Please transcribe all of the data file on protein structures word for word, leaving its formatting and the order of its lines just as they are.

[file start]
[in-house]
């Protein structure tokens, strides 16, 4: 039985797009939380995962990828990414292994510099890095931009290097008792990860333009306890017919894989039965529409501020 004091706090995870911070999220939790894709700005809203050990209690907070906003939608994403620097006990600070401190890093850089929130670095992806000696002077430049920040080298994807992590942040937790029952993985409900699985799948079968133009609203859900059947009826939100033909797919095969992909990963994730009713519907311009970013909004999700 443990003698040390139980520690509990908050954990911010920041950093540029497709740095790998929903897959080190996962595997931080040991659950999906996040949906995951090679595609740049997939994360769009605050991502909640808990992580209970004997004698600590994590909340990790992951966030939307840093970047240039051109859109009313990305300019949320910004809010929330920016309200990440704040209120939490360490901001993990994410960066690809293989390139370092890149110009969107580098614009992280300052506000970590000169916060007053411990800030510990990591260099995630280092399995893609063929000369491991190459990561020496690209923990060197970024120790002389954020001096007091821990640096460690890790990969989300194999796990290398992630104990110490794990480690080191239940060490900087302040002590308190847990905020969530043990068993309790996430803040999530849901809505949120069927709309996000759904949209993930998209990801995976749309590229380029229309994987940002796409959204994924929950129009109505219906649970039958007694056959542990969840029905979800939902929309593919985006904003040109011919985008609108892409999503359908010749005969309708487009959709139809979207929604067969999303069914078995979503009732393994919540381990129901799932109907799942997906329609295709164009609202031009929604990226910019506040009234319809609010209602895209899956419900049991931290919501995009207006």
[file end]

[in-house]
């Protein structure tokens, strides 16, 4: 039985797009939380995962990828990414292994510099890095931009290097008792990860333009306890017919894989039965529409501020 004091706090995870911070999220939790894709700005809203050990209690907070906003939608994403620097006990600070401190890093850089929130670095992806000696002077430049920040080298994807992590942040937790029952993985409900699985799948079968133009609203859900059947009826939100033909797919095969992909990963994730009713519907311009970013909004999700 443990003698040390139980520690509990908050954990911010920041950093540029497709740095790998929903897959080190996962595997931080040991659950999906996040949906995951090679595609740049997939994360769009605050991502909640808990992580209970004997004698600590994590909340990790992951966030939307840093970047240039051109859109009313990305300019949320910004809010929330920016309200990440704040209120939490360490901001993990994410960066690809293989390139370092890149110009969107580098614009992280300052506000970590000169916060007053411990800030510990990591260099995630280092399995893609063929000369491991190459990561020496690209923990060197970024120790002389954020001096007091821990640096460690890790990969989300194999796990290398992630104990110490794990480690080191239940060490900087302040002590308190847990905020969530043990068993309790996430803040999530849901809505949120069927709309996000759904949209993930998209990801995976749309590229380029229309994987940002796409959204994924929950129009109505219906649970039958007694056959542990969840029905979800939902929309593919985006904003040109011919985008609108892409999503359908010749005969309708487009959709139809979207929604067969999303069914078995979503009732393994919540381990129901799932109907799942997906329609295709164009609202031009929604990226910019506040009234319809609010209602895209899956419900049991931290919501995009207006």